If You Think Your Data Warehouse Project Is Done, Chances Are It Isnít

Originally published 3 February 2010

If you think your data warehouse project is done, chances are it isnít.

Conventional wisdom says that business executives view projects as part of a clearly defined process: they have a beginning, a middle, and an end. As part of that process, the project has an agreed-upon budget, and from the executiveís perspective, it seems rather straightforward: they want it delivered, on budget, and they want it to work. Period.

Alas, we in the world of business intelligence (BI), data warehousing and analytics know that our reality flies in the face of what executives see as conventional wisdom. Our conventional wisdom takes a different approach: we know all too well that BI and data warehousing projects are never fully delivered and implemented. We know that spending a fixed amount does not guarantee a successful data warehouse Ė instead, data warehouses evolve constantly as new data feeds come into the warehouse and the analytical workload continues to change over time.

Ironically, itís the business that drives this; new data on sales, marketing, merchandising, finance and HR must be correlated, analyzed and reported on. Increasing volumes of data needs to be made sense of, understood and turned into actionable insight that will drive the business...and increasingly, weíre being told that more people want access to this information and they want it, yes, yesterday. But all of this new data must be fed into the warehouse and then continually maintained and tweaked. As such, IT may deploy a data warehouse, but are always making changes to it, feeding and watering it, nurturing it so that it continues to serve its purpose and support the businessí goals.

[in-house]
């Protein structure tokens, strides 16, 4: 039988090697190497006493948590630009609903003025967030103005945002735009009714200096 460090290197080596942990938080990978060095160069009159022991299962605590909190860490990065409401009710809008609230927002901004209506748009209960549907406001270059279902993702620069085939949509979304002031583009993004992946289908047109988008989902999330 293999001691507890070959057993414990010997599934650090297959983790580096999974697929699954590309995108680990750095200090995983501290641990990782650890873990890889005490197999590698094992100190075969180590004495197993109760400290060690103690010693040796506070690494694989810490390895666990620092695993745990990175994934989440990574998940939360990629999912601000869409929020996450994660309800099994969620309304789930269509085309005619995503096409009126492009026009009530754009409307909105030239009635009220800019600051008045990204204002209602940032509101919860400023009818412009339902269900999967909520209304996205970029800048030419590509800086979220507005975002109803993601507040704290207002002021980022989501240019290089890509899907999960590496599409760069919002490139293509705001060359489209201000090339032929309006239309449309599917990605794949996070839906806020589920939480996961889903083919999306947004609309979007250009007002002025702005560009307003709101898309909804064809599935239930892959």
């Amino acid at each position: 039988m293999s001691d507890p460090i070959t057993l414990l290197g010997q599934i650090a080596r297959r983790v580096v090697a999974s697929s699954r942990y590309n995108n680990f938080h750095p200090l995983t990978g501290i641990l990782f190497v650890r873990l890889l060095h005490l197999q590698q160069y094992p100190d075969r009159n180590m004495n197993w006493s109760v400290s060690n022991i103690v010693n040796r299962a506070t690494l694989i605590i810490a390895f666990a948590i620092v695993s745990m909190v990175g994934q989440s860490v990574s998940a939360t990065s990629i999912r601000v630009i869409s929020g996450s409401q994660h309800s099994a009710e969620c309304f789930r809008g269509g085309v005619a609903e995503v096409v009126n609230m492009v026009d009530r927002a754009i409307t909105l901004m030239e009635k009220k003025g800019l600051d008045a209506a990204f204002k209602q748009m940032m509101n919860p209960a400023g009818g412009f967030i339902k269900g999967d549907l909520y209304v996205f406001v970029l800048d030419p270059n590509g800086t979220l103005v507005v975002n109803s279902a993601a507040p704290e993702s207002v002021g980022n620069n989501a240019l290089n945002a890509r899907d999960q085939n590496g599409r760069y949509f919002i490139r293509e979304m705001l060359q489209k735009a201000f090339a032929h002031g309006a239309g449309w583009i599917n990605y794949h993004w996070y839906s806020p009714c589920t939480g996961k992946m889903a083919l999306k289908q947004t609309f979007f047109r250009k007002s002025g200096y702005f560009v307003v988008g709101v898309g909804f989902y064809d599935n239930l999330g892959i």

Needless to say, this does not sit well with most CFOs Ė they prefer it when a capital expense equates to a project that has been paid for and delivered; the business and finance team can then turn their attention to the next project. Financial folk, and some CEOs, get frustrated when they see an ongoing expense incurred to the business when, in their mind, they believed that the project was delivered and concluded some time ago. This plays havoc with their budgetary spreadsheets. However, the CIO needs to educate the CFO that the world does not live in the cells and formulae of Excel, nor in the confines of an accounting system. Instead, IT needs to show business users that data warehousing, as well as analytics and business intelligence, are evolving beasts. Yes, they continue to consume an expense, but if done right, they will give insight back to the business so invaluable that sales can only be accelerated and costs reduced. TCO-savvy executives must realize that the total cost of a data warehouse operation will continue to increase; but, equally, they must appreciate that the ROI that the business gets from the solution will increase at the same rate, if not faster. Their arguments of data warehouse projects being costly, over budget and unsuccessful must be challenged, for when balanced out, the business will reap more from the spend than they ever would were they not to deploy a data warehousing solution in the first place.

So, how can companies reach common ground on this? One answer lies in the ability to outsource the data warehouse. Once all parties have acknowledged that a great data warehouse is alive and will continue to evolve, business and IT can keep its running costs to an absolute minimum by allowing a third-party to undertake the initial setup and perform the ongoing work for them. IT are happy as they realized long ago that data warehousing is not just a 3-month project that then ends. Likewise, CFOs and other business experts will become happy knowing that no initial capital expenditure was outlaid, but instead a small monthly fee is paid, which is known about up front and can be budgeted for accordingly. And thatís a TCO argument that is much easier to input and track in a spreadsheet.

SOURCE: If You Think Your Data Warehouse Project Is Done, Chances Are It Isnít

  • John Thompson
    John Thompson is responsible for all aspects of the U.S. operations of Kognitio. John is a global sales and marketing executive with over 23 years experience encompassing all aspects of demand and revenue generation, channel acquisition and growth, and cost management in growing emerging technology companies. His marketing experience includes all elements of corporate, brand, product, field and channel marketing. John’s technology expertise includes data warehousing and business intelligence systems, grid computing, knowledge discovery, analytical applications, data mining and exploration, high performance computing, and database systems. John can be reached at john.thompson@kognitio.com.




 

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